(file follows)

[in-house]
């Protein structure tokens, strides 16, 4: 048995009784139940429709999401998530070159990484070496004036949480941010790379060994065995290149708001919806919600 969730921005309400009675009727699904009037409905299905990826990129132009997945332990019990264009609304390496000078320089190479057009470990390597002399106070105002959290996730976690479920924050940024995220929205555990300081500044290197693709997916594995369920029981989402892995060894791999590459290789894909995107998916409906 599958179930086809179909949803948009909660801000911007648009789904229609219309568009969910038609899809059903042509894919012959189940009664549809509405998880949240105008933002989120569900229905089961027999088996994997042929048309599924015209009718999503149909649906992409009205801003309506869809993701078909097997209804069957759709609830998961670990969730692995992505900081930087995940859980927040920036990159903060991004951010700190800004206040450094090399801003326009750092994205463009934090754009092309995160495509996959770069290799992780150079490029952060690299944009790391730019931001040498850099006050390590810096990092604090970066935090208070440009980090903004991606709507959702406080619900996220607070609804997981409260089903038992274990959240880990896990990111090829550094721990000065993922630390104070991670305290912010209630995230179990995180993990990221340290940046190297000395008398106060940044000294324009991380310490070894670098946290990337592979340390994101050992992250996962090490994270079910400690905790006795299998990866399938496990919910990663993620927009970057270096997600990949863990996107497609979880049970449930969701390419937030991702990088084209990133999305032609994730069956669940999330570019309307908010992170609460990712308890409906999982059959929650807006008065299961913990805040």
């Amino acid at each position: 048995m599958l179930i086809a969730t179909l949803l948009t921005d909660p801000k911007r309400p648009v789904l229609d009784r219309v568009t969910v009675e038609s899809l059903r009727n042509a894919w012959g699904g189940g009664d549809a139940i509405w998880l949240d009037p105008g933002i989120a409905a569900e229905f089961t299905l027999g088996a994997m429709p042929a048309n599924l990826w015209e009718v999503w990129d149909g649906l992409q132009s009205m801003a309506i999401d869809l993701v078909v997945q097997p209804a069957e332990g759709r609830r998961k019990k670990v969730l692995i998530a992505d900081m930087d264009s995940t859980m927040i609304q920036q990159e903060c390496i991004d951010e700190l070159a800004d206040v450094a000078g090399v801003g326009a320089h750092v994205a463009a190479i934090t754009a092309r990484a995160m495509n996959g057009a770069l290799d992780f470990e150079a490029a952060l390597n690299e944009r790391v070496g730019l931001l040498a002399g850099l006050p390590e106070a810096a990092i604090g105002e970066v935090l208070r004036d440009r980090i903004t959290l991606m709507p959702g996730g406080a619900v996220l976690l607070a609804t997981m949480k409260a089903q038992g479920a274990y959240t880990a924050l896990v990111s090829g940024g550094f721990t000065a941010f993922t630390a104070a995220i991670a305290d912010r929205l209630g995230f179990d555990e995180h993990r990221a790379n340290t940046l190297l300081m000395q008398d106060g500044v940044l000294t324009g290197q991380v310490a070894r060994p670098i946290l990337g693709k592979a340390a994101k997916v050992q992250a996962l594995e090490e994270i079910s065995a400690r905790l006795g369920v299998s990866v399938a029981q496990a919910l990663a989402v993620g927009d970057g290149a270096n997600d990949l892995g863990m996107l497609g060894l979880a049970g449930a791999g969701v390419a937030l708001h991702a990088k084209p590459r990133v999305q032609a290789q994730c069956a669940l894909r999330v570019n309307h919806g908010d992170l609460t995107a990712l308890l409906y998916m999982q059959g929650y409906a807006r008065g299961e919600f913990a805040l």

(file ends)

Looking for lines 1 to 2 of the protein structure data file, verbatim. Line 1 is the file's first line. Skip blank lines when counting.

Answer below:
[in-house]
């Protein structure tokens, strides 16, 4: 048995009784139940429709999401998530070159990484070496004036949480941010790379060994065995290149708001919806919600 969730921005309400009675009727699904009037409905299905990826990129132009997945332990019990264009609304390496000078320089190479057009470990390597002399106070105002959290996730976690479920924050940024995220929205555990300081500044290197693709997916594995369920029981989402892995060894791999590459290789894909995107998916409906 599958179930086809179909949803948009909660801000911007648009789904229609219309568009969910038609899809059903042509894919012959189940009664549809509405998880949240105008933002989120569900229905089961027999088996994997042929048309599924015209009718999503149909649906992409009205801003309506869809993701078909097997209804069957759709609830998961670990969730692995992505900081930087995940859980927040920036990159903060991004951010700190800004206040450094090399801003326009750092994205463009934090754009092309995160495509996959770069290799992780150079490029952060690299944009790391730019931001040498850099006050390590810096990092604090970066935090208070440009980090903004991606709507959702406080619900996220607070609804997981409260089903038992274990959240880990896990990111090829550094721990000065993922630390104070991670305290912010209630995230179990995180993990990221340290940046190297000395008398106060940044000294324009991380310490070894670098946290990337592979340390994101050992992250996962090490994270079910400690905790006795299998990866399938496990919910990663993620927009970057270096997600990949863990996107497609979880049970449930969701390419937030991702990088084209990133999305032609994730069956669940999330570019309307908010992170609460990712308890409906999982059959929650807006008065299961913990805040």